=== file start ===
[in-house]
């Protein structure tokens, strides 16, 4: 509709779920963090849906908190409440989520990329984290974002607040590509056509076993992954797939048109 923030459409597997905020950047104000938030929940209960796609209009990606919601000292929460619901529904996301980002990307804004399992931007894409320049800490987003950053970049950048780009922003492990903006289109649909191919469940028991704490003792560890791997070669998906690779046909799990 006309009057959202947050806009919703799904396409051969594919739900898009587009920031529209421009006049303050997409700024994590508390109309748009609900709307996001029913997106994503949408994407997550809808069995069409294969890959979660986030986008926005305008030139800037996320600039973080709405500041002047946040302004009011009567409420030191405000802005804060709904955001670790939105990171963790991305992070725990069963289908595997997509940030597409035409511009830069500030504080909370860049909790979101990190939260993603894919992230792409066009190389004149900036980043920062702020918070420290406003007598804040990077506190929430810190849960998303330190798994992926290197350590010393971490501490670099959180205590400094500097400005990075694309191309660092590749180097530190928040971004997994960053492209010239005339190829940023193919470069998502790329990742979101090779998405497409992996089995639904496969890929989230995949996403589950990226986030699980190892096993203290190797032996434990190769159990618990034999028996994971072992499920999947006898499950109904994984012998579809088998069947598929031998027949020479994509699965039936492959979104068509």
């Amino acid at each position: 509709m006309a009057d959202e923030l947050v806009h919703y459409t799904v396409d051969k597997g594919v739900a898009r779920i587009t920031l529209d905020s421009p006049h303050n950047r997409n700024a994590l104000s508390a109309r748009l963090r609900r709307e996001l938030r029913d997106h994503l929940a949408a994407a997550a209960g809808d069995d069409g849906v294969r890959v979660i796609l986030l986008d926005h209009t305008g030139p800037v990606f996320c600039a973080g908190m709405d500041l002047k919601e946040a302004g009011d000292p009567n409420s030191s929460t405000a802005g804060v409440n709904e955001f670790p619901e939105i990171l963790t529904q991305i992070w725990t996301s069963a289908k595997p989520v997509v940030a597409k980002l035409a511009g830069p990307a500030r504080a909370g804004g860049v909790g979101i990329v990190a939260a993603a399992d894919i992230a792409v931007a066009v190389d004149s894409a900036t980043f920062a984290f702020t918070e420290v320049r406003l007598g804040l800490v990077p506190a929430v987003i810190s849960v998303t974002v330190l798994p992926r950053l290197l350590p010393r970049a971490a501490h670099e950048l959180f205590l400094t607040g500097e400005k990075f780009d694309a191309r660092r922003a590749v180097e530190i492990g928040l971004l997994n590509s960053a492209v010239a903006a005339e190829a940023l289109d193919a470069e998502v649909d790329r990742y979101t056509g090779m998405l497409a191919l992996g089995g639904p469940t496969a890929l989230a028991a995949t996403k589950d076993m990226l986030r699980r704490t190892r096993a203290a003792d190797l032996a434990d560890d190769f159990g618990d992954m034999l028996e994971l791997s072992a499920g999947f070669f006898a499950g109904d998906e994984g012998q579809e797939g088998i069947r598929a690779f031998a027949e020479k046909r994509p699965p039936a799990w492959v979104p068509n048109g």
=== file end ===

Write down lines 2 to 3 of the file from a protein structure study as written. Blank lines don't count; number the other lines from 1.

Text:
């Protein structure tokens, strides 16, 4: 509709779920963090849906908190409440989520990329984290974002607040590509056509076993992954797939048109 923030459409597997905020950047104000938030929940209960796609209009990606919601000292929460619901529904996301980002990307804004399992931007894409320049800490987003950053970049950048780009922003492990903006289109649909191919469940028991704490003792560890791997070669998906690779046909799990 006309009057959202947050806009919703799904396409051969594919739900898009587009920031529209421009006049303050997409700024994590508390109309748009609900709307996001029913997106994503949408994407997550809808069995069409294969890959979660986030986008926005305008030139800037996320600039973080709405500041002047946040302004009011009567409420030191405000802005804060709904955001670790939105990171963790991305992070725990069963289908595997997509940030597409035409511009830069500030504080909370860049909790979101990190939260993603894919992230792409066009190389004149900036980043920062702020918070420290406003007598804040990077506190929430810190849960998303330190798994992926290197350590010393971490501490670099959180205590400094500097400005990075694309191309660092590749180097530190928040971004997994960053492209010239005339190829940023193919470069998502790329990742979101090779998405497409992996089995639904496969890929989230995949996403589950990226986030699980190892096993203290190797032996434990190769159990618990034999028996994971072992499920999947006898499950109904994984012998579809088998069947598929031998027949020479994509699965039936492959979104068509």
């Amino acid at each position: 509709m006309a009057d959202e923030l947050v806009h919703y459409t799904v396409d051969k597997g594919v739900a898009r779920i587009t920031l529209d905020s421009p006049h303050n950047r997409n700024a994590l104000s508390a109309r748009l963090r609900r709307e996001l938030r029913d997106h994503l929940a949408a994407a997550a209960g809808d069995d069409g849906v294969r890959v979660i796609l986030l986008d926005h209009t305008g030139p800037v990606f996320c600039a973080g908190m709405d500041l002047k919601e946040a302004g009011d000292p009567n409420s030191s929460t405000a802005g804060v409440n709904e955001f670790p619901e939105i990171l963790t529904q991305i992070w725990t996301s069963a289908k595997p989520v997509v940030a597409k980002l035409a511009g830069p990307a500030r504080a909370g804004g860049v909790g979101i990329v990190a939260a993603a399992d894919i992230a792409v931007a066009v190389d004149s894409a900036t980043f920062a984290f702020t918070e420290v320049r406003l007598g804040l800490v990077p506190a929430v987003i810190s849960v998303t974002v330190l798994p992926r950053l290197l350590p010393r970049a971490a501490h670099e950048l959180f205590l400094t607040g500097e400005k990075f780009d694309a191309r660092r922003a590749v180097e530190i492990g928040l971004l997994n590509s960053a492209v010239a903006a005339e190829a940023l289109d193919a470069e998502v649909d790329r990742y979101t056509g090779m998405l497409a191919l992996g089995g639904p469940t496969a890929l989230a028991a995949t996403k589950d076993m990226l986030r699980r704490t190892r096993a203290a003792d190797l032996a434990d560890d190769f159990g618990d992954m034999l028996e994971l791997s072992a499920g999947f070669f006898a499950g109904d998906e994984g012998q579809e797939g088998i069947r598929a690779f031998a027949e020479k046909r994509p699965p039936a799990w492959v979104p068509n048109g």